The Animal Collective member hasn't created anything groundbreaking here.
The latest album from Animal Collective heavyweight Dave Portner, under the Avey Tare moniker, orbits the same gravitational field that his bandmates helped create. The floating synths and sunburnt vocals stay true to Avey Tare’s usual modus operandi with some detours that work and some which lead nowhere.
Cows on Hourglass Pond is tightly compact with ten tracks. Starting off promisingly with ‘What’s The Goodside?’, a dub-influenced beat guided by a strumming guitar and a heavenly organ, Tare repeats a sleepy mantra on the track saying “I just wanna roam/I just wanna roam”. Since the early 2000s, Portner has roamed the stars, mining for new sounds to grace our ears. This song proves he isn’t done searching just yet.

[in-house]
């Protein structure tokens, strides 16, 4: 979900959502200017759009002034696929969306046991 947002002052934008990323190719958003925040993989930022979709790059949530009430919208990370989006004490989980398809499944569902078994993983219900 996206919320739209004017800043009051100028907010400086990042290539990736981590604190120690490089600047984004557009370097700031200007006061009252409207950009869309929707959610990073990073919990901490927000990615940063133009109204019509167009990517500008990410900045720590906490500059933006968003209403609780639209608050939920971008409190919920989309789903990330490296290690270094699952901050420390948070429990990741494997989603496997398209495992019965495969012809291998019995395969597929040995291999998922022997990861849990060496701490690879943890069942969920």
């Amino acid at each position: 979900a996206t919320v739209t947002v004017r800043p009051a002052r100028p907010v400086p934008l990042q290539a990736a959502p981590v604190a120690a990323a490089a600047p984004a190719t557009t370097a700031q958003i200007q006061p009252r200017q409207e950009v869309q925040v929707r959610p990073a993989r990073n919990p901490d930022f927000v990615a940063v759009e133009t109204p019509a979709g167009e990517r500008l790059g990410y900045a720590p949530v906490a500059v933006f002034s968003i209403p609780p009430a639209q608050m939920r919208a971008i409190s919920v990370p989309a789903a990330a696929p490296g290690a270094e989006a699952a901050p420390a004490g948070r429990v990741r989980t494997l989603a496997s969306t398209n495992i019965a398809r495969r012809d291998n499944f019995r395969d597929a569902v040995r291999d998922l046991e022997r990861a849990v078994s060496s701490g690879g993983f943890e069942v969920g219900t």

The album continues with songs of similar structure: the strumming, reverb-heavy guitar accompanied by far out synths and Portner’s washed out vocals. ‘Saturdays (Again)’ is made up of these ingredients, but it’s held up by the song’s balance of catchiness and psychedelia.
The album’s magic wears off a little as it collapses under the weight. The vocals slowly become a garbled block of echo whose purpose – to deliver lyrics or to be an instrument in this whole cacophony of sound – is unsure.
Songs like ‘Nostalgia in Lemonade’ hang in the fog for too long. ‘Our Little Chapter’ doesn’t provide much in the way of new sounds and it feels like a throwaway track.
The closer ‘HORS_’ ends the album on a better note. The clip-clop beat calls to the album’s own cover of a rider trapped in a stained-glass window with his mighty steed. As the album fades away, the image of Portner riding away seems appropriate.